By Sister Terri Bednarz
When I first heard about extractivism and its impacts in Honduras, I was already familiar with the impacts of extractivism in my own backyard; that is, in Louisiana. I decided to learn more about environmental racism and the impact of the petrochemical plants in the Louisianan parishes of St. John the Baptist and St. James.
In late 2020, I took a drive along the Mississippi River to see these petrochemical plants firsthand and to visit the communities located in the shadow of their toxic pollutants. The whole experience was unsettling: a cemetery surrounded by a petrochemical plant, industrial pipes leading to the Mississippi River, and flares burning toxic waste spewing from the processes. These images evoked critical concern for the communities that endured the stench, the pollution of toxins in the air, land and water.
On my return to New Orleans, I thought about the water-processing plant near my home and wondered how this plant filtered out the toxins flowing down from these massive petrochemical plants. So I decided to test my drinking water. The results stunned me. The test read, “Uranium … exceeds federal levels.”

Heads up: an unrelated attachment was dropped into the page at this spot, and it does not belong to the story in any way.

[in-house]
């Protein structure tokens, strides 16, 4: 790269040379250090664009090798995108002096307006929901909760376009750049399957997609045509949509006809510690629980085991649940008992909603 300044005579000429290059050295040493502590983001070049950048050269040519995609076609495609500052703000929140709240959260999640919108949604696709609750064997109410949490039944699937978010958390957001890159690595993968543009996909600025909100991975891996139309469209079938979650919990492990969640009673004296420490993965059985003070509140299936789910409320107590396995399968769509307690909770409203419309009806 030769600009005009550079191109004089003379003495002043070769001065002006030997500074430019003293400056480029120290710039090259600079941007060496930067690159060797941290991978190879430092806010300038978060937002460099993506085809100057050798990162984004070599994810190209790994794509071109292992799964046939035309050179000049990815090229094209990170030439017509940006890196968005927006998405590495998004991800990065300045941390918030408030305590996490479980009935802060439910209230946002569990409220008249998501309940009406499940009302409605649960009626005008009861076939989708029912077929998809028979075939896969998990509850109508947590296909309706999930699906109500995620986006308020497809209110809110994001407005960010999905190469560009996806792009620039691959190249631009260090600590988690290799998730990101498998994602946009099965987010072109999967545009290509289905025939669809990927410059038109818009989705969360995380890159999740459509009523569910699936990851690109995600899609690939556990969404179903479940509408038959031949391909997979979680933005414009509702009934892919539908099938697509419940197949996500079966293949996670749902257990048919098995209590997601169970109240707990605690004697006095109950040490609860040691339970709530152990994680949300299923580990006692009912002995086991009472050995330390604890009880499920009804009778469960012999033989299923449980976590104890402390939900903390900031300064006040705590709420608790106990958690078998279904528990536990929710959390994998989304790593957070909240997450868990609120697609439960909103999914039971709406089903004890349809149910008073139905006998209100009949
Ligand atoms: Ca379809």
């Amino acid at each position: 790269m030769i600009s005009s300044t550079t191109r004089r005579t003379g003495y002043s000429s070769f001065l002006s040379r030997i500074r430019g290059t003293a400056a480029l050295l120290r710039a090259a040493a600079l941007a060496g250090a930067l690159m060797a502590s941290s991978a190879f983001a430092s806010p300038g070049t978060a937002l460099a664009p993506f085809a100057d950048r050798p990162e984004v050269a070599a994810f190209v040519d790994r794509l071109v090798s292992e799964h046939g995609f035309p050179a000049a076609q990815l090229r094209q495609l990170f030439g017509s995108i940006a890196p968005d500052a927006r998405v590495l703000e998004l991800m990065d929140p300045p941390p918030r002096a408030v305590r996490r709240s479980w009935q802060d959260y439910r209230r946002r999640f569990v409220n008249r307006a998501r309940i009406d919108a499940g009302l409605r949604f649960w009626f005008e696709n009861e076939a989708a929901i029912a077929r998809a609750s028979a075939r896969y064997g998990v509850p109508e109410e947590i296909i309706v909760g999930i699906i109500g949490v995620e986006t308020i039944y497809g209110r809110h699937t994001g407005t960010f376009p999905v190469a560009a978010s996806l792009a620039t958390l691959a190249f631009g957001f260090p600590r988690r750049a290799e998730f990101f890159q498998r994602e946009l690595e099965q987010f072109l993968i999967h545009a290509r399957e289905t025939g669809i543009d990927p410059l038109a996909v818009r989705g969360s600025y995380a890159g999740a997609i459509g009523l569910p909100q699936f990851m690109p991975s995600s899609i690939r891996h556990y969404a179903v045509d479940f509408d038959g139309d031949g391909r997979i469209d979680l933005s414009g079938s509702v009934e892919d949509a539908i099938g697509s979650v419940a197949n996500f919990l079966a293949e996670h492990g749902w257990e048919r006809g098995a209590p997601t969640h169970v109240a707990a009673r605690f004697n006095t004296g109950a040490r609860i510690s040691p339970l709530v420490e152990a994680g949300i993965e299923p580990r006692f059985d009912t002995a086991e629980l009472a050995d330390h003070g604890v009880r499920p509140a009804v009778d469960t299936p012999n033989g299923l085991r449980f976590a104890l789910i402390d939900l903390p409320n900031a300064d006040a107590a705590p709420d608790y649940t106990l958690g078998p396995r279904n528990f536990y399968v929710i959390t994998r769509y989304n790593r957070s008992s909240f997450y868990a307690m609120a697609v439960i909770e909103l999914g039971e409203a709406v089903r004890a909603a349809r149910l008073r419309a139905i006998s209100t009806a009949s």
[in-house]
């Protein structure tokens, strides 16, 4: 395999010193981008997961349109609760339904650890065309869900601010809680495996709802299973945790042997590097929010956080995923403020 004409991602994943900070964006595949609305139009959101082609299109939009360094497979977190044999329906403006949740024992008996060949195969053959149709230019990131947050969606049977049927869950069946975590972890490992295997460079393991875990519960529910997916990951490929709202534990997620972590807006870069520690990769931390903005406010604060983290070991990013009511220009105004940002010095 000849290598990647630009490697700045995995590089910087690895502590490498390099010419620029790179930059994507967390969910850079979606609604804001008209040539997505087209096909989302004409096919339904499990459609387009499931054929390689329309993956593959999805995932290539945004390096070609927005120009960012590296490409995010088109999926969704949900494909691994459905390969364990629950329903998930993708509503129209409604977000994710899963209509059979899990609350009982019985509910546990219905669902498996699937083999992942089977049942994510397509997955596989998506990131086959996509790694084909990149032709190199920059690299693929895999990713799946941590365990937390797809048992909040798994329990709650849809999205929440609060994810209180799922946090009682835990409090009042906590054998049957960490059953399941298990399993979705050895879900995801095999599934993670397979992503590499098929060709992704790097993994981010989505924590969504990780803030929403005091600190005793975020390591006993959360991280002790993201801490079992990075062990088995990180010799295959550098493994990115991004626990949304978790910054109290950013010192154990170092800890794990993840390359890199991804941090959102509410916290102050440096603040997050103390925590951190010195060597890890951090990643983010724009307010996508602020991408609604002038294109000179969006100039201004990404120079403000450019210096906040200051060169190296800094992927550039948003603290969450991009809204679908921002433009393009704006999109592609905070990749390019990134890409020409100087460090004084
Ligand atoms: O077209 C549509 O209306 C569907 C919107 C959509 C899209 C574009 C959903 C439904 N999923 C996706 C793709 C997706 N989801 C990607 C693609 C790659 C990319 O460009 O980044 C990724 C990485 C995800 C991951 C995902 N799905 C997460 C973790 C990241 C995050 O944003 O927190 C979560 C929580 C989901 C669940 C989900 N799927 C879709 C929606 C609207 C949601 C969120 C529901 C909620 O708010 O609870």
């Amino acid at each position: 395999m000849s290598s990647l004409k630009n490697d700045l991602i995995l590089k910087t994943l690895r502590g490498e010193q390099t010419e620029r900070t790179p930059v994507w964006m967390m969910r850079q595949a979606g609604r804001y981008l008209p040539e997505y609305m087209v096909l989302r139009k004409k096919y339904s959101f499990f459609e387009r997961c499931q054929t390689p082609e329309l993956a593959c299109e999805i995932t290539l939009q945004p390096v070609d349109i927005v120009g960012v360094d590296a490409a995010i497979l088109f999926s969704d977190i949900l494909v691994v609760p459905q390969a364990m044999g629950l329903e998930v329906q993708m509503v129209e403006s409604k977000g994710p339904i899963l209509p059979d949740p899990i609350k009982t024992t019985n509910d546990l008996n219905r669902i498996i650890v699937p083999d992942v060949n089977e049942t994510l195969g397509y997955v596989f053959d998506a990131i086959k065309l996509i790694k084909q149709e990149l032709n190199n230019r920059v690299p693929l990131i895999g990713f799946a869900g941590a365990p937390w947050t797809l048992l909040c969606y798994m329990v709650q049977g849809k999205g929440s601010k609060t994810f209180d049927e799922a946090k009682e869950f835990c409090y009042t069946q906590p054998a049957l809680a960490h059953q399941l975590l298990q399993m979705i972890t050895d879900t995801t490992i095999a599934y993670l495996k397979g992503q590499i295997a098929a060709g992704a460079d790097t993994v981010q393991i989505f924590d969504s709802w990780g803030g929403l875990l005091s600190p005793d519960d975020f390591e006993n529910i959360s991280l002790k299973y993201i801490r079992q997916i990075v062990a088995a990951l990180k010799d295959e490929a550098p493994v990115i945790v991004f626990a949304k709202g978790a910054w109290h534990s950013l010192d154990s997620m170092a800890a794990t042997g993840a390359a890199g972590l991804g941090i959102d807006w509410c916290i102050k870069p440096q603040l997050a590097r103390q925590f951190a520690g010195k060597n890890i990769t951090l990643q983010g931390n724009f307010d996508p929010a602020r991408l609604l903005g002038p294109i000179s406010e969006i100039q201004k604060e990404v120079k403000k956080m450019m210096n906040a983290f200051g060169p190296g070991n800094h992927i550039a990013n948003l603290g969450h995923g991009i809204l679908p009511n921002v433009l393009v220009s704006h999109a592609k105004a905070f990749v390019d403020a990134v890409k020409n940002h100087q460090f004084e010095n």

I called a plumber, who said he would call the water-treatment facility to ask about disturbances in the water system since the facility had been undergoing major renovation. The very next day, the water company had a contractor tearing up the street in front of my house for the length of the entire block. Whether the contractor had already long planned to replace the waterline, and the whole thing was a consequence or whether the replacement of the waterline was in response to a report of uranium, I will never know.
But I did research the possible sources of uranium in drinking water. Critical environmental studies pointed out that the major culprit was likely phosphate fertilizers (runoff from farms engaged in monocropping). So how, in this case, does monocropping relate to extractivism? Phosphate mining occurs in St. James Parish, Louisiana. The plant produces by-products of acidic and gypsum waste, both known for contaminating water. And so, what I have learned about extraction industries has come full circle for me. Extractivism impacts not only the communities upriver in the vicinity of production but also downriver in my own backyard and into my kitchen sink.